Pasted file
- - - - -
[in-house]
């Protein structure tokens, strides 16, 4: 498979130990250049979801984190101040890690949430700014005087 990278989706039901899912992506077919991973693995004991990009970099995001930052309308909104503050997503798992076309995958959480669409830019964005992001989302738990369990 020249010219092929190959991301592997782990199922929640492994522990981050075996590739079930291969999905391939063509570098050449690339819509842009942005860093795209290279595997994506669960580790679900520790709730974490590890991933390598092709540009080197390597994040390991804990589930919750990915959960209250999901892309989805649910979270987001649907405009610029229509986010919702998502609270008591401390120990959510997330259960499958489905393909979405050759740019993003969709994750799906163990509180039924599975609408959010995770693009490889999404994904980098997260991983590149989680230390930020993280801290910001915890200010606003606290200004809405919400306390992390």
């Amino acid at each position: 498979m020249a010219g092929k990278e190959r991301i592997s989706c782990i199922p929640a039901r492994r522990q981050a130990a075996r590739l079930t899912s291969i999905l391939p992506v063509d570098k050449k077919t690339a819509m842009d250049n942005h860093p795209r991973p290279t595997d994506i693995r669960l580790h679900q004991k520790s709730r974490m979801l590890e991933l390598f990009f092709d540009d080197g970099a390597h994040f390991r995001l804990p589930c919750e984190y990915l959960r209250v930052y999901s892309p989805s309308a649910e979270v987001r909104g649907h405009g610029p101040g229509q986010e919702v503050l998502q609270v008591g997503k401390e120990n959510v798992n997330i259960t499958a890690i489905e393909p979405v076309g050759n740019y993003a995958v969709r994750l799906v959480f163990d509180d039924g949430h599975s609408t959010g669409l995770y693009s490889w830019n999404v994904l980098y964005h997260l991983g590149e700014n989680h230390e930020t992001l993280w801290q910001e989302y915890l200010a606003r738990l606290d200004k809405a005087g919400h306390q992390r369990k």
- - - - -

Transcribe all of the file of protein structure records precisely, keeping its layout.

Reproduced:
[in-house]
């Protein structure tokens, strides 16, 4: 498979130990250049979801984190101040890690949430700014005087 990278989706039901899912992506077919991973693995004991990009970099995001930052309308909104503050997503798992076309995958959480669409830019964005992001989302738990369990 020249010219092929190959991301592997782990199922929640492994522990981050075996590739079930291969999905391939063509570098050449690339819509842009942005860093795209290279595997994506669960580790679900520790709730974490590890991933390598092709540009080197390597994040390991804990589930919750990915959960209250999901892309989805649910979270987001649907405009610029229509986010919702998502609270008591401390120990959510997330259960499958489905393909979405050759740019993003969709994750799906163990509180039924599975609408959010995770693009490889999404994904980098997260991983590149989680230390930020993280801290910001915890200010606003606290200004809405919400306390992390």
């Amino acid at each position: 498979m020249a010219g092929k990278e190959r991301i592997s989706c782990i199922p929640a039901r492994r522990q981050a130990a075996r590739l079930t899912s291969i999905l391939p992506v063509d570098k050449k077919t690339a819509m842009d250049n942005h860093p795209r991973p290279t595997d994506i693995r669960l580790h679900q004991k520790s709730r974490m979801l590890e991933l390598f990009f092709d540009d080197g970099a390597h994040f390991r995001l804990p589930c919750e984190y990915l959960r209250v930052y999901s892309p989805s309308a649910e979270v987001r909104g649907h405009g610029p101040g229509q986010e919702v503050l998502q609270v008591g997503k401390e120990n959510v798992n997330i259960t499958a890690i489905e393909p979405v076309g050759n740019y993003a995958v969709r994750l799906v959480f163990d509180d039924g949430h599975s609408t959010g669409l995770y693009s490889w830019n999404v994904l980098y964005h997260l991983g590149e700014n989680h230390e930020t992001l993280w801290q910001e989302y915890l200010a606003r738990l606290d200004k809405a005087g919400h306390q992390r369990k």